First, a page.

Parabens, alpha hydroxy acids, peptides… These are beauty words that we often hear, but do we really know what they mean? Each week, Style.com Arabia’s resident beauty expert, Basma Faramawy, unravels the mysteries behind these beauty buzzwords to better guide you through the ins and outs of your beauty cupboard.
What are they? It would appear that “No Parabens” is the new 20% off. We have been programmed to believe that “No Parabens” equates to “No Danger”. Parabens are chemicals commonly used as preservatives in many pharmaceutical products. They have been around since the early 1930s and were approved for usage in cosmetics in 1984. Methylparaben, ethylparaben, butylparaben, and propylparaben are some of the more common words that you will find on the back of your beauty and cosmetic products.
What do they do? Used for their fungicidal and bactericidal properties, parabens protect products from decay and cost very little to manufacture, which is why they are so commonplace.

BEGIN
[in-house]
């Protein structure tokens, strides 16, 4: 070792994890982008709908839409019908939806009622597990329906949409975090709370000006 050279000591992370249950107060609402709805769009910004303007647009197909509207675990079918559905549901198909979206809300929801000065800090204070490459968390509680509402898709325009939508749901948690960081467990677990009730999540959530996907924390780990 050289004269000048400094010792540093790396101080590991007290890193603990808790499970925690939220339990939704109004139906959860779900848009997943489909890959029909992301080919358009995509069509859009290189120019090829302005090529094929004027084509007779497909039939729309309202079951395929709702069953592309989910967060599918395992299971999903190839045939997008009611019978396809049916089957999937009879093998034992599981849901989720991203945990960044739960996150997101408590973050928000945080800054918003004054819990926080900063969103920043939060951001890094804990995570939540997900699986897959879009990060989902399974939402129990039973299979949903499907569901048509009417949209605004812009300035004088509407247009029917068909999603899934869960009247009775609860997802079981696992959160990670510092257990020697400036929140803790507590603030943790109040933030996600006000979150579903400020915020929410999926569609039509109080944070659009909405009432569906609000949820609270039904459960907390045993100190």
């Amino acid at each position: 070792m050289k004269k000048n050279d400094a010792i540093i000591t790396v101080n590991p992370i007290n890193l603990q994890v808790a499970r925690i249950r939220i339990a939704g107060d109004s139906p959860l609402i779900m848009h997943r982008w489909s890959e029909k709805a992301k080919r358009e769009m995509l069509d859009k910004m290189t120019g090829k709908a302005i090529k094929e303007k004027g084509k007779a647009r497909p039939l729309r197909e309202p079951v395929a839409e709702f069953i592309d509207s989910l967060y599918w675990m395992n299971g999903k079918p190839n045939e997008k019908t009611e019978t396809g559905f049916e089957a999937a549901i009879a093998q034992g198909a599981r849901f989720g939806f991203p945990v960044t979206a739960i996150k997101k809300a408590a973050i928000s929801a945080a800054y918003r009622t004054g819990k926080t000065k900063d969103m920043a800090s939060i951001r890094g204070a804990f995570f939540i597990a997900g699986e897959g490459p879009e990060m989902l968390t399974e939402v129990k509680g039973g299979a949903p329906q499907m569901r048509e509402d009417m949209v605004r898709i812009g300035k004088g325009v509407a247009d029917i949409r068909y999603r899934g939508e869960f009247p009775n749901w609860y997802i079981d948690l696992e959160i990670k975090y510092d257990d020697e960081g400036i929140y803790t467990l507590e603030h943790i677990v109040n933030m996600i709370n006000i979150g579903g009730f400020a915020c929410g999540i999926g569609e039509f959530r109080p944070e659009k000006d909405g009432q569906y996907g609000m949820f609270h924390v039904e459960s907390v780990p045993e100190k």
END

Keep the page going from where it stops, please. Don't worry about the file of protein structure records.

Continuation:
Good or bad? Though now used in the cosmetics industry for a considerable amount of time, significant controversy has recently surrounded the use of parabens. Why? Parabens have been detected in breast cancer tumors and now studies suggest that this is due to their ability to mimic estrogen, a hormone that plays a role in the development of breast cancer. Unfortunately, natural alternatives such as grapefruit seed extract are not as effective. Supporters of paraben usage claim that these side effects have been exaggerated.
Would we feel safe using a six-month-old face cream should there be a chance of it decomposing? Another topic of concern is that when all the so-called “dangerous” ingredients are eliminated, one is left with a product that is not as effective.
At present, the carcinogenic elements have not been researched thoroughly enough to fully stamp out the use of parabens. All arguments should thus be considered when making your product choice.
Where are they found? In almost everything unless the product states that it is paraben-free: cosmetic creams, shampoos, gels, makeup, tanning solutions, toothpaste, and, perhaps most worryingly, is the use of parabens in food.
If you prefer the paraben-free option, make sure that the product expiration date is clearly indicated. For skincare, paraben-free brands on the market include: Lush, Jurlique, Shiffa, and Caudalie.